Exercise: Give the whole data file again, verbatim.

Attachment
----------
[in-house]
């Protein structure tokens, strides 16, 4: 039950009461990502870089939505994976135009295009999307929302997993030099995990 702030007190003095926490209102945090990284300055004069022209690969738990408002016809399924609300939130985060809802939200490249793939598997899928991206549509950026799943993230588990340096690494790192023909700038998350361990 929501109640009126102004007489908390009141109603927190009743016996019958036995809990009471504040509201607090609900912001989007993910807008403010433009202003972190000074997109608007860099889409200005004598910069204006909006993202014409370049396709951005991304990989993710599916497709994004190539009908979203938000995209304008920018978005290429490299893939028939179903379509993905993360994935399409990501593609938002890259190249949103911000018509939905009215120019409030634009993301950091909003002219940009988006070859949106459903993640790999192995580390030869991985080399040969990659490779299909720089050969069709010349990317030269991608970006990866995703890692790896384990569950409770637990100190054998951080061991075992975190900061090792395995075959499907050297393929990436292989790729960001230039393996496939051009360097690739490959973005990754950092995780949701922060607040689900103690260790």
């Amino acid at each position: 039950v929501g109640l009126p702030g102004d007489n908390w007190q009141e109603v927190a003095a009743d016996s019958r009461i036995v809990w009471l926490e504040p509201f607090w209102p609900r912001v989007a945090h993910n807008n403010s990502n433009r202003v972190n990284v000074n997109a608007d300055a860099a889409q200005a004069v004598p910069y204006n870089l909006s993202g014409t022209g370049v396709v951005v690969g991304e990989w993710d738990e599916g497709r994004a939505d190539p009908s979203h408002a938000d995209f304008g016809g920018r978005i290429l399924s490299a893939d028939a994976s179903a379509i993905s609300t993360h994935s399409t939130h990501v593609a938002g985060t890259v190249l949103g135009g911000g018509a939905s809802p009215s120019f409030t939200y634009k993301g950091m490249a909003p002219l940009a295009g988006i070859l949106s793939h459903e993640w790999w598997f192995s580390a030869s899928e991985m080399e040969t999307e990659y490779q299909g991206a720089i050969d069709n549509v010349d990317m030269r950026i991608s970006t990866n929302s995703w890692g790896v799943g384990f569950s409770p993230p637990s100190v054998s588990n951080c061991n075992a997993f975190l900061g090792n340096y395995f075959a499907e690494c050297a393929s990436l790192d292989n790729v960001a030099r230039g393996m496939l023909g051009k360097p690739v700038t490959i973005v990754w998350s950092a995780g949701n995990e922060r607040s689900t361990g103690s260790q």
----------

[in-house]
């Protein structure tokens, strides 16, 4: 039950009461990502870089939505994976135009295009999307929302997993030099995990 702030007190003095926490209102945090990284300055004069022209690969738990408002016809399924609300939130985060809802939200490249793939598997899928991206549509950026799943993230588990340096690494790192023909700038998350361990 929501109640009126102004007489908390009141109603927190009743016996019958036995809990009471504040509201607090609900912001989007993910807008403010433009202003972190000074997109608007860099889409200005004598910069204006909006993202014409370049396709951005991304990989993710599916497709994004190539009908979203938000995209304008920018978005290429490299893939028939179903379509993905993360994935399409990501593609938002890259190249949103911000018509939905009215120019409030634009993301950091909003002219940009988006070859949106459903993640790999192995580390030869991985080399040969990659490779299909720089050969069709010349990317030269991608970006990866995703890692790896384990569950409770637990100190054998951080061991075992975190900061090792395995075959499907050297393929990436292989790729960001230039393996496939051009360097690739490959973005990754950092995780949701922060607040689900103690260790």
């Amino acid at each position: 039950v929501g109640l009126p702030g102004d007489n908390w007190q009141e109603v927190a003095a009743d016996s019958r009461i036995v809990w009471l926490e504040p509201f607090w209102p609900r912001v989007a945090h993910n807008n403010s990502n433009r202003v972190n990284v000074n997109a608007d300055a860099a889409q200005a004069v004598p910069y204006n870089l909006s993202g014409t022209g370049v396709v951005v690969g991304e990989w993710d738990e599916g497709r994004a939505d190539p009908s979203h408002a938000d995209f304008g016809g920018r978005i290429l399924s490299a893939d028939a994976s179903a379509i993905s609300t993360h994935s399409t939130h990501v593609a938002g985060t890259v190249l949103g135009g911000g018509a939905s809802p009215s120019f409030t939200y634009k993301g950091m490249a909003p002219l940009a295009g988006i070859l949106s793939h459903e993640w790999w598997f192995s580390a030869s899928e991985m080399e040969t999307e990659y490779q299909g991206a720089i050969d069709n549509v010349d990317m030269r950026i991608s970006t990866n929302s995703w890692g790896v799943g384990f569950s409770p993230p637990s100190v054998s588990n951080c061991n075992a997993f975190l900061g090792n340096y395995f075959a499907e690494c050297a393929s990436l790192d292989n790729v960001a030099r230039g393996m496939l023909g051009k360097p690739v700038t490959i973005v990754w998350s950092a995780g949701n995990e922060r607040s689900t361990g103690s260790q």